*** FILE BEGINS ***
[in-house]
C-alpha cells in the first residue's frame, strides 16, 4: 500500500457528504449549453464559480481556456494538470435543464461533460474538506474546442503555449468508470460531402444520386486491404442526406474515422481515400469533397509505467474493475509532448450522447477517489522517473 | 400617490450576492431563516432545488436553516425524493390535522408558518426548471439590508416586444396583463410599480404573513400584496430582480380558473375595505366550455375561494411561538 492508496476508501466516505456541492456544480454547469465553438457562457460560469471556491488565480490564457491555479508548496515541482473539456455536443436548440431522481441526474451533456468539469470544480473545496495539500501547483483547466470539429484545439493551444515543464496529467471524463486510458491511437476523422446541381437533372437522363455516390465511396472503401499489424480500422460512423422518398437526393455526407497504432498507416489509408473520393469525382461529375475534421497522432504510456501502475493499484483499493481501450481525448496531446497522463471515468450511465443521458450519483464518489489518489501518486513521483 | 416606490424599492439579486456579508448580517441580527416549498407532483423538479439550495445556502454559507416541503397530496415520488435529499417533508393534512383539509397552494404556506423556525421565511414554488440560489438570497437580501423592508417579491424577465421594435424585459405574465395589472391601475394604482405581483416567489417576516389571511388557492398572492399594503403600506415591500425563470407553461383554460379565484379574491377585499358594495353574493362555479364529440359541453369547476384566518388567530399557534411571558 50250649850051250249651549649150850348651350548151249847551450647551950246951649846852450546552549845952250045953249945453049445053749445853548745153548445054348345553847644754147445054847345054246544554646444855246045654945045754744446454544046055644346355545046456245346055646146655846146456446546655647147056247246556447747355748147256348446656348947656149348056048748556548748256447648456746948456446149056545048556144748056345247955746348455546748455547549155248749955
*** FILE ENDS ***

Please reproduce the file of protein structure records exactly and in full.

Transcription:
[in-house]
C-alpha cells in the first residue's frame, strides 16, 4: 500500500457528504449549453464559480481556456494538470435543464461533460474538506474546442503555449468508470460531402444520386486491404442526406474515422481515400469533397509505467474493475509532448450522447477517489522517473 | 400617490450576492431563516432545488436553516425524493390535522408558518426548471439590508416586444396583463410599480404573513400584496430582480380558473375595505366550455375561494411561538 492508496476508501466516505456541492456544480454547469465553438457562457460560469471556491488565480490564457491555479508548496515541482473539456455536443436548440431522481441526474451533456468539469470544480473545496495539500501547483483547466470539429484545439493551444515543464496529467471524463486510458491511437476523422446541381437533372437522363455516390465511396472503401499489424480500422460512423422518398437526393455526407497504432498507416489509408473520393469525382461529375475534421497522432504510456501502475493499484483499493481501450481525448496531446497522463471515468450511465443521458450519483464518489489518489501518486513521483 | 416606490424599492439579486456579508448580517441580527416549498407532483423538479439550495445556502454559507416541503397530496415520488435529499417533508393534512383539509397552494404556506423556525421565511414554488440560489438570497437580501423592508417579491424577465421594435424585459405574465395589472391601475394604482405581483416567489417576516389571511388557492398572492399594503403600506415591500425563470407553461383554460379565484379574491377585499358594495353574493362555479364529440359541453369547476384566518388567530399557534411571558 50250649850051250249651549649150850348651350548151249847551450647551950246951649846852450546552549845952250045953249945453049445053749445853548745153548445054348345553847644754147445054847345054246544554646444855246045654945045754744446454544046055644346355545046456245346055646146655846146456446546655647147056247246556447747355748147256348446656348947656149348056048748556548748256447648456746948456446149056545048556144748056345247955746348455546748455547549155248749955